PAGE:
When talking to tequila brand ambassadors you still hear that their biggest hurdle is getting punters to think of the spirit as something to savour rather than something to knock back. But I’m sure that is changing now, perhaps due in large part to the efforts of Patron to create the concept of the high-end tequila. Last year I sat in on a session with Matthias Lataille from Olmeca’s high-end, 100% blue agave brand Olmeca Altos, and it was clearly a welcome revelation to many there how much could be had from this spirit if one simply sipped it from a nosing glass rather than chugging it from a shot glass.
Then in the summer I was intrigued by the Pierde Almas range of single varietal mezcals, celebrating not just the effect of different agave species and different terroir, but also the batch-to-batch variations of artisanal products like this.
The tequila is made for Estes by Carlos Camarena. The name Ocho, meaning “eight”, has a highly involved explanation: (i) the finished product is from the eighth test batch; (ii) it takes an average of eight years for the agaves used to ripen; (iii) it takes about eight kilos of agave to make one litre of Ocho; (iv) it takes eight days from when the agaves reach the distillery to when the blanco tequila is finished; (v) Camarena has eight brothers and sisters; (vi) the Camarenas are in their eight decade of tequila making. I was rather disappointed that the person behind all this only managed to find six reasons for the name Ocho, although in fact I later learn that the reposado version is rested in wood for eight weeks and eight days. Damn, just one more reason and we’d have eight…
|Margarita with Ocho|
|Paloma with Ocho|
The literature does stress that the best way to enjoy Ocho is sipped from a brandy balloon or similar glass, noting how its character changes in the glass with exposure to air. (I find that the attack softens and a floral note like violets starts to appear.) But they also list some cocktails, a mixture of old and new.
|El Diablo with Ocho|
Margarita Well, it would be rude not to. It’s a classic combination of tequila, triple sec and lime juice, with an optional ring of salt on the rim of the glass. The exact proportions vary, with Dale Degroff giving 1½ parts tequila to 1 part Cointreau and ¾ part lime juice, while Simon Difford matches 2 parts tequila to just ½ a part each of lime and triple sec. I tend to use 2:1:1, though it depends on how dry you like it. Certainly a dry, strongly flavoured tequila like Ocho easily makes its presence felt in these proportions, poking through as mineral and earthy against the fruity citrus.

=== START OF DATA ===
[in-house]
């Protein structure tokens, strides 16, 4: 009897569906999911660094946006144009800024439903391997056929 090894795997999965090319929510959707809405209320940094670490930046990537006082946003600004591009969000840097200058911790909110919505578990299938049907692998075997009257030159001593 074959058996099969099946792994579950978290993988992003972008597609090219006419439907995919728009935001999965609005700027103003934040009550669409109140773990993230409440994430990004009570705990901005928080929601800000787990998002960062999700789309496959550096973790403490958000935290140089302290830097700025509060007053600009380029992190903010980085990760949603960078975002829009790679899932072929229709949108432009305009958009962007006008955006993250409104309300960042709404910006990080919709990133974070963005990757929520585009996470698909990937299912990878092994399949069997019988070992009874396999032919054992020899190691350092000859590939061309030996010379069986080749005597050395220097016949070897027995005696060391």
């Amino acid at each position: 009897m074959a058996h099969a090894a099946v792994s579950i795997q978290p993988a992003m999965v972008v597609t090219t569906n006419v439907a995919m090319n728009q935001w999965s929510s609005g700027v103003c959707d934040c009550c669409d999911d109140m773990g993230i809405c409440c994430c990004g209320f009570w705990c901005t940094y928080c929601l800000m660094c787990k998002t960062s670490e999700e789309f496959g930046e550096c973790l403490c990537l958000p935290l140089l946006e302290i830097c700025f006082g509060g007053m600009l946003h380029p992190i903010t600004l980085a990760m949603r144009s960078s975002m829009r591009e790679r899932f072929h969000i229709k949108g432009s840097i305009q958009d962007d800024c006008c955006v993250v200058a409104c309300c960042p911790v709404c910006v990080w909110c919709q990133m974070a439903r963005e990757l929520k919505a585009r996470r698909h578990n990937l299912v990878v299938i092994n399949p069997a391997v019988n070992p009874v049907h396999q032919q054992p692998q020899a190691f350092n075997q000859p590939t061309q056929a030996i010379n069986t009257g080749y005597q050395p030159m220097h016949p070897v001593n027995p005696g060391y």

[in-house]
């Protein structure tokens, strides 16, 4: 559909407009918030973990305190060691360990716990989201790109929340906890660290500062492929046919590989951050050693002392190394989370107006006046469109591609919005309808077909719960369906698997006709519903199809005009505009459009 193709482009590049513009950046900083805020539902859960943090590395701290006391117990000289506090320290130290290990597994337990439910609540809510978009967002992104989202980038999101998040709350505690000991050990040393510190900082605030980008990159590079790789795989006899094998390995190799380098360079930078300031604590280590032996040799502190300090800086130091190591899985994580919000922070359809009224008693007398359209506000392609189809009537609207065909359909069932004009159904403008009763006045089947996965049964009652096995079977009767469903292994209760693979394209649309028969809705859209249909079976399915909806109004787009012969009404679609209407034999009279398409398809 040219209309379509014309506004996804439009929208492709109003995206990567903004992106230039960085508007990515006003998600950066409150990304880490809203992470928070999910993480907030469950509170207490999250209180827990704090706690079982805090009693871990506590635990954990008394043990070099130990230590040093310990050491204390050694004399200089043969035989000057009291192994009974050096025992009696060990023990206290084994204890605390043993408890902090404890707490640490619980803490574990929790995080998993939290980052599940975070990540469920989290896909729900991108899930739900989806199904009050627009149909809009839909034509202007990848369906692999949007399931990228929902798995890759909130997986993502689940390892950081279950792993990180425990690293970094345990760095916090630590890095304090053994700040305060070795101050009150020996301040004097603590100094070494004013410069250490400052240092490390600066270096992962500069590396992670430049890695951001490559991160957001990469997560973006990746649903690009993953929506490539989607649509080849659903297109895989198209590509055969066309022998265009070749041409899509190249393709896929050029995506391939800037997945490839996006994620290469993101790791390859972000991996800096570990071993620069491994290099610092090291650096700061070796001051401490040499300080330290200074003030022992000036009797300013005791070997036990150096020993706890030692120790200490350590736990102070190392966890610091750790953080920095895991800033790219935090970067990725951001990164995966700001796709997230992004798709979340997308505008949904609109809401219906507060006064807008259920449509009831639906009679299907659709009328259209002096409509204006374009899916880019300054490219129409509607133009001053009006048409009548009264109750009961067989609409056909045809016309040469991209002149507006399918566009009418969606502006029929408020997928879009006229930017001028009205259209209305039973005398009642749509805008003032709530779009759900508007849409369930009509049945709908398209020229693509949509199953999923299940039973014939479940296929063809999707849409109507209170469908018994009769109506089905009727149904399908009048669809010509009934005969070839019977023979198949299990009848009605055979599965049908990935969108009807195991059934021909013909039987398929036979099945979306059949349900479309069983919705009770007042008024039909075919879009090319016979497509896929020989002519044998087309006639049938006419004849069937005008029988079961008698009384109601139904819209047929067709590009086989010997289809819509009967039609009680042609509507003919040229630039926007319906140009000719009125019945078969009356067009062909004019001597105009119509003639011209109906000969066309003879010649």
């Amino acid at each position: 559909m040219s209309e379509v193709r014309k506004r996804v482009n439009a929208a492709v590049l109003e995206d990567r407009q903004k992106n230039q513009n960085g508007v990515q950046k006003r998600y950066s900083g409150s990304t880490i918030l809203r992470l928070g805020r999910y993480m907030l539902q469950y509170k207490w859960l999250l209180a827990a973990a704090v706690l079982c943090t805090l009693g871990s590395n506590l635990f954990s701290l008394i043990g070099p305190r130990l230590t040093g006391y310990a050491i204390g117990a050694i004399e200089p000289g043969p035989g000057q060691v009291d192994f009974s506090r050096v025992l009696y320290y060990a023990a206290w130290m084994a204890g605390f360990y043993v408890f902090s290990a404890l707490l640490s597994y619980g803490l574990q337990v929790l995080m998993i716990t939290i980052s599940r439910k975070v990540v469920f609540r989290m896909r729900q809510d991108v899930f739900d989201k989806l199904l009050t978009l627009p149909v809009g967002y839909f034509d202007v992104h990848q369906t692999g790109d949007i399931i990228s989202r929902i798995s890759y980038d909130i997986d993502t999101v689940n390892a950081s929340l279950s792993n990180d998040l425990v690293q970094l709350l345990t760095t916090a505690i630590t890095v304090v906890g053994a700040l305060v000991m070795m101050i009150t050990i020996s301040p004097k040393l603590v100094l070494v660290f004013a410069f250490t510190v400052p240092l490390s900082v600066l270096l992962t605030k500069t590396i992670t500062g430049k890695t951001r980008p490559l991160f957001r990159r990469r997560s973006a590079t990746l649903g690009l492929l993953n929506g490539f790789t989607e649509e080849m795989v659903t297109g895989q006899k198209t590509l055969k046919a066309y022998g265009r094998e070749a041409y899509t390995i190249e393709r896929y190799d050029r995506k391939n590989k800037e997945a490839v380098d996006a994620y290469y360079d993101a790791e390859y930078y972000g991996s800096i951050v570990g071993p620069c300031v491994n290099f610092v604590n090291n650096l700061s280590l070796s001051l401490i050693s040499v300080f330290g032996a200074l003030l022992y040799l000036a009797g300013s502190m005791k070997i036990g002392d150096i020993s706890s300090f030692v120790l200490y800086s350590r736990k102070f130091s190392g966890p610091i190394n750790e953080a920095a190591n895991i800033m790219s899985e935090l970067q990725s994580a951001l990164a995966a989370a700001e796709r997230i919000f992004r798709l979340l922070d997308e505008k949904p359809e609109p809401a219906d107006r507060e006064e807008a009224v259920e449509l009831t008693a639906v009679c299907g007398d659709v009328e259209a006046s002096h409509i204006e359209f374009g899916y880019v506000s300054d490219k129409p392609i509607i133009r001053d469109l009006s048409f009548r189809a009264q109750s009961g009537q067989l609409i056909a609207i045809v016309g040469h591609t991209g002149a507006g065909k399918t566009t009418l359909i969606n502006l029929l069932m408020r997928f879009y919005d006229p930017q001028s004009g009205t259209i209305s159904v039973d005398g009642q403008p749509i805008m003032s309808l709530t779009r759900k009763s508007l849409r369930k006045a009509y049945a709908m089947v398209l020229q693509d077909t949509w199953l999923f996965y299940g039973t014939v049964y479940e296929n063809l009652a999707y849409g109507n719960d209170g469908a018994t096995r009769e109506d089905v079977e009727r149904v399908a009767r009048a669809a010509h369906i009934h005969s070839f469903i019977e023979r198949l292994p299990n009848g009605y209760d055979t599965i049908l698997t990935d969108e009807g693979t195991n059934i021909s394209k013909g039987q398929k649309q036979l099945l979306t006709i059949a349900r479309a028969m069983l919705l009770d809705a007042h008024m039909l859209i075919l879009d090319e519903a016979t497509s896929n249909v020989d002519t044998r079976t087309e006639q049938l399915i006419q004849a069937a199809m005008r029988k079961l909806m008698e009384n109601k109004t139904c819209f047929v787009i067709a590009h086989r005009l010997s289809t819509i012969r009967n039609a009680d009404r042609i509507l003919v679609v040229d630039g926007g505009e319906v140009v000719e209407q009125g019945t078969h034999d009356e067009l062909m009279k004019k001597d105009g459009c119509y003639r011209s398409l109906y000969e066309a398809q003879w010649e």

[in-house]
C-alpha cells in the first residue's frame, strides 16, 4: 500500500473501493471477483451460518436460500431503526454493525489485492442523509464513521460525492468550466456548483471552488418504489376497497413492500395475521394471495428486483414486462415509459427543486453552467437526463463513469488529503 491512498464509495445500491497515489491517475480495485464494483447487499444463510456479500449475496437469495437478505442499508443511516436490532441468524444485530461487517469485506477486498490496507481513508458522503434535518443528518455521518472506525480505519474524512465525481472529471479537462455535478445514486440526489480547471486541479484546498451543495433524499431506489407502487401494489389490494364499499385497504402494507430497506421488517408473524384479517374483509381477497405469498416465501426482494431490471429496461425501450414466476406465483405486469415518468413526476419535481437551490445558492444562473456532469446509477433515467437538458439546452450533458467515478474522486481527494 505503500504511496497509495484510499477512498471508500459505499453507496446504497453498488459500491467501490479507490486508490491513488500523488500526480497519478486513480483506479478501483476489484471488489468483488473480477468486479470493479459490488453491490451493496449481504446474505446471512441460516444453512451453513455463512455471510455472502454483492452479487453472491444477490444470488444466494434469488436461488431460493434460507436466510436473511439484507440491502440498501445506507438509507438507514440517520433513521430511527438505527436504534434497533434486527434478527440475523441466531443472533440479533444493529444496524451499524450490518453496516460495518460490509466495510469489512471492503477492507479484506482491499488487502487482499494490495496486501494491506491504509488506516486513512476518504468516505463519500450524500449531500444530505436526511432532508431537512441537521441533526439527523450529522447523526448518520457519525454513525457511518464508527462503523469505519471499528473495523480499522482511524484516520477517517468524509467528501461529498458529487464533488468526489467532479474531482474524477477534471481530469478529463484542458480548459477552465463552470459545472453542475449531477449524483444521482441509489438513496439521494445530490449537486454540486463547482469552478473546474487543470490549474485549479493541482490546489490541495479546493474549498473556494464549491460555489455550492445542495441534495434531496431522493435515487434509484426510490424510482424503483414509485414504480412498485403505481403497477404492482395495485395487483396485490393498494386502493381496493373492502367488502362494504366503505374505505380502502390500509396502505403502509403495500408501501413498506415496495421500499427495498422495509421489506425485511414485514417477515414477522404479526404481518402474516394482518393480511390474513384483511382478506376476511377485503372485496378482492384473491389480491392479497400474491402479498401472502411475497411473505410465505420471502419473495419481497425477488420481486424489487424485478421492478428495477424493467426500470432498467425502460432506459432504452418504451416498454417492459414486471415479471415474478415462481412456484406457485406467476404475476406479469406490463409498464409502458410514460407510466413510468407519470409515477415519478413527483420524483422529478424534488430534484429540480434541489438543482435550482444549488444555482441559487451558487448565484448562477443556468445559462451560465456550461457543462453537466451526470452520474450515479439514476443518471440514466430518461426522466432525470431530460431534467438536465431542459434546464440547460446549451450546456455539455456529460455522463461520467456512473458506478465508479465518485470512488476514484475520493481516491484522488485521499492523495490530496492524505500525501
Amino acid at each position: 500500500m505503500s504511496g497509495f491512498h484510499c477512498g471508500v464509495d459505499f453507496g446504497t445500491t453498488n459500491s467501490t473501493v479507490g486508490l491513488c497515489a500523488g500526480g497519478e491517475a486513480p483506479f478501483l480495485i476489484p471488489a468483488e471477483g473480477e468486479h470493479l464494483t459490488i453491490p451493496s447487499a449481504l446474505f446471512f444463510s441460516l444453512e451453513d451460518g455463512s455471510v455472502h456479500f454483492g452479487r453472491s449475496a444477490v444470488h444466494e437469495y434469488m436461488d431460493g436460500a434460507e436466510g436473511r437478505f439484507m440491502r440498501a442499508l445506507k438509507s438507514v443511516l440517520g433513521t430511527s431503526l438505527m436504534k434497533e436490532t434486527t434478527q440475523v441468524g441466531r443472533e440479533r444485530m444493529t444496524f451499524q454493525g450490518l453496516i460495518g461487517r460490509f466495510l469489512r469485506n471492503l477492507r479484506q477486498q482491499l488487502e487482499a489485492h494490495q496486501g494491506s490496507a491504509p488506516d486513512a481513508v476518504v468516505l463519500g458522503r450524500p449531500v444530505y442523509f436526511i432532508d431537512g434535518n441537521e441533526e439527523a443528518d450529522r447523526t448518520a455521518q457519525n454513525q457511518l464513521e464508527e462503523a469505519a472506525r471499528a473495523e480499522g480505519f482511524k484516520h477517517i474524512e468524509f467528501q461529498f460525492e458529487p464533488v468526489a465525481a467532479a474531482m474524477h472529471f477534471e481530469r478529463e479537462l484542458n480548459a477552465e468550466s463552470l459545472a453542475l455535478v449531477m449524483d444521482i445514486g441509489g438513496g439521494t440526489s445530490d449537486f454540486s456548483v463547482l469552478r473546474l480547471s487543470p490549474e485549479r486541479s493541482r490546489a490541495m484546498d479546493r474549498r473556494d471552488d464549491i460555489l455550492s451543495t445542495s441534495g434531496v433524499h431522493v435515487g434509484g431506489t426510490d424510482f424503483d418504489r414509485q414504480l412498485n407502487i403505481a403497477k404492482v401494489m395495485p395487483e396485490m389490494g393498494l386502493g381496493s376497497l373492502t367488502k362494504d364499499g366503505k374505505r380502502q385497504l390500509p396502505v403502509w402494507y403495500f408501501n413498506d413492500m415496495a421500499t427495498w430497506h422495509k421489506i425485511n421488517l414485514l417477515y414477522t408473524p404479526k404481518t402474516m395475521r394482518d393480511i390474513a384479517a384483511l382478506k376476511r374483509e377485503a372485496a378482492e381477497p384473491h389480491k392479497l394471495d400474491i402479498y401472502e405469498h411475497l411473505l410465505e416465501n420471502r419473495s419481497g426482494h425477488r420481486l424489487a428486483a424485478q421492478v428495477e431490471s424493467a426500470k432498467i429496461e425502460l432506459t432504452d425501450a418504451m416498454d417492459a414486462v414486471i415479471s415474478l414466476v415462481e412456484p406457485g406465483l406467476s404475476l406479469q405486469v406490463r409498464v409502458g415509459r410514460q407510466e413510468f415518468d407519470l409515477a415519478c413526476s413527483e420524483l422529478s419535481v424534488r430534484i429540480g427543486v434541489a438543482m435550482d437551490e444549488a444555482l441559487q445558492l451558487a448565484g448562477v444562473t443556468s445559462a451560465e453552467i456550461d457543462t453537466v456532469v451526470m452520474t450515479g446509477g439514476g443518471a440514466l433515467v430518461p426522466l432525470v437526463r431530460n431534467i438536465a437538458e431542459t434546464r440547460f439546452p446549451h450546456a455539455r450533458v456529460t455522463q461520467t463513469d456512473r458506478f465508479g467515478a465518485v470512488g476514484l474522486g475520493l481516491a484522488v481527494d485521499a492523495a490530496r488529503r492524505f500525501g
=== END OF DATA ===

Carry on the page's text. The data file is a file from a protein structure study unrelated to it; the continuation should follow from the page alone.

Paloma This is apparently how tequila is mostly drunk in Mexico, with lime and grapefruit soda, such as Squirt or Fresca. The closest you can find in the UK is Ting, and the Ocho site’s recipe adds 20ml fresh grapefruit juice to 50ml tequila and the juice of a lime, topped up with grapefruit soda. I can see the appeal, though I don’t think that Ting is ever likely to be my favourite mixer (and it doesn’t taste a great deal like grapefruit to me). The extra fresh grapefruit juice makes all the difference, though you may want to add some agave syrup as it is all quite tart (I tried Martini Fiero—see below—with delightful results).
El Diablo A 1940s recipe from California, this is built in a highball on the rocks using 50ml tequila, 20ml crème de cassis and 25ml lime juice, stirred together and topped with ginger beer. (In the past it would have been ginger ale but ginger beer is more flavoursome.) It’s not subtle but it is not simplistic either: you can taste all the ingredients, and I do think that tequila and ginger go well together, with the blackcurrant flavour slotting neatly in there as well. Bold and moreish.
|Mexican 88 with Ocho|
Mexican 88 Basically a French 75 using tequila instead of gin. This recipe is from Ocho’s website and specifies 30ml tequila, 20ml lemon juice, 10ml agave syrup, all topped up with Champagne. I guess it depends on the size of your glass, but I found this too heavy on the lemon and syrup. Another 10ml tequila helped, along with a bit more fizz, and then it balances nicely, with the earthiness of the tequila sitting quite effectively underneath the fizzy tartness of the Champagne/sparkling wine.
|Screaming Viking made with Ocho, Cederlunds Torr|
and Martini Fiero
|An Ocho Old Fashioned with Angostura Bitters and|
* Which I suspect is a deliberate strategy, given the way it is marketed as a super-premium product in the same way that certain vodkas are. Here the emphasis is all on brand associations, and you don’t want to throw a spanner in the works by producing something with too strong a flavour!